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The positive case for the European Court of Justice

by George Peretz | 16.05.2016

Michael Gove and others in the Out campaign have attacked the European Court of Justice (ECJ) in aggressive terms and strongly criticised its decisions.  As explained here those criticisms are ill-founded.

But it’s important not to lose sight of the fact that the ECJ has delivered many judgments that have greatly helped UK businesses and individual citizens in getting access to markets elsewhere in the EU and being treated fairly by other EU Member States.  Here are some examples.

  • Cowan v Trésor Public (Case 186/87): the ECJ held that Mr Cowan, who was the victim of a violent attack when visiting Paris as a tourist, was entitled to the same compensation from the French Government as a French citizen.
  • Ministre de l’Economie v De Ruyter (Case C-623/13): the ECJ held that France was not entitled under EU law to require people not resident in France to pay social security contributions on rental income from their French properties, when they could not make social security claims in France. Brits who were wrongly taxed by the French government will get their money back.
  • Commission v France (Case C-1/00): the ECJ held that France was obliged to end its unlawful ban on imports of British beef after the BSE crisis.
  • Commission v Spain (Case C-12/00): the ECJ held to be unlawful Spanish legislation prohibiting cocoa and chocolate products from being marketed as “chocolate” if they contained vegetable fats other than cocoa butter (as UK chocolate often does).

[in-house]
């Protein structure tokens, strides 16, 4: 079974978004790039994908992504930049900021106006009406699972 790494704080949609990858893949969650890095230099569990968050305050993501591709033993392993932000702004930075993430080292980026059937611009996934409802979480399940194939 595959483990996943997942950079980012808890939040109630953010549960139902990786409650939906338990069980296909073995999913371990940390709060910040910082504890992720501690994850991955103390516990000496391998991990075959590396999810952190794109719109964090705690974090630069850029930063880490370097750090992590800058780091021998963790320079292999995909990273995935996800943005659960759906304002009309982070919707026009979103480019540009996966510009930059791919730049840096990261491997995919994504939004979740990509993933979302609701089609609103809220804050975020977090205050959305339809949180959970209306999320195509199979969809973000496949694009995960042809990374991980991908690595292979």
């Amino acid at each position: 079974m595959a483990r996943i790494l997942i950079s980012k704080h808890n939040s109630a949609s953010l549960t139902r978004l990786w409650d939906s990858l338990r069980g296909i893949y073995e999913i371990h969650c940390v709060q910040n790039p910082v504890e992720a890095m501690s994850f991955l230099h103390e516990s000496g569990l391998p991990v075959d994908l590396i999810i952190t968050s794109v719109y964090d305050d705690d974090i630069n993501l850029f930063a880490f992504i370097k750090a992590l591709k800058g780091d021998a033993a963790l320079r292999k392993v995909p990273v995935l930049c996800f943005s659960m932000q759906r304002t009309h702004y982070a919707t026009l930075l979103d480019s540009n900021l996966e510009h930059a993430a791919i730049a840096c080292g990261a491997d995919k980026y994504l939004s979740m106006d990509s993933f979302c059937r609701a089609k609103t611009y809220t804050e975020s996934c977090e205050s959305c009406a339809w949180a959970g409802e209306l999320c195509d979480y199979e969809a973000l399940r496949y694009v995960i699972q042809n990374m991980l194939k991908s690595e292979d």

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  • Commission v France: (Case C-265/95): the ECJ held that France was obliged to take steps to stop violent demonstrations by French farmers against imported agricultural products.
  • Commission v France (Case C-200/08): the Advocate General (whose job is to advise the ECJ on what he or she thinks is the right answer to cases before the ECJ) advised that France was in breach of EU law by refusing to recognise UK snowboard instructor qualifications (the case settled before the ECJ gave judgment).
  • UK v European Central Bank (Case T-496/11): the General Court of the EU (the part of the ECJ that hears first instance appeals against decisions by EU institutions) struck down discriminatory treatment by the ECB of UK clearing houses.

Those cases – and many others – show that the ECJ is vigilant in protecting UK citizens and businesses against breaches of EU law by other Member States.  And, under EU law, a business or individual can bring action themselves in national courts to stop breaches of EU rules, with a procedure for the national courts to refer questions of EU law to the ECJ.  They can also ask the Commission, which is independent of any individual State, to enforce the rules for them.

Those mechanisms are not generally found in trade treaties such as the ones that Brexiters hope to negotiate after Brexit. But they help to make EU law the sword of the ordinary citizen and not just a matter between governments.

George Peretz is a QC specialising in EU and public law.

Edited by Sebastian Mallaby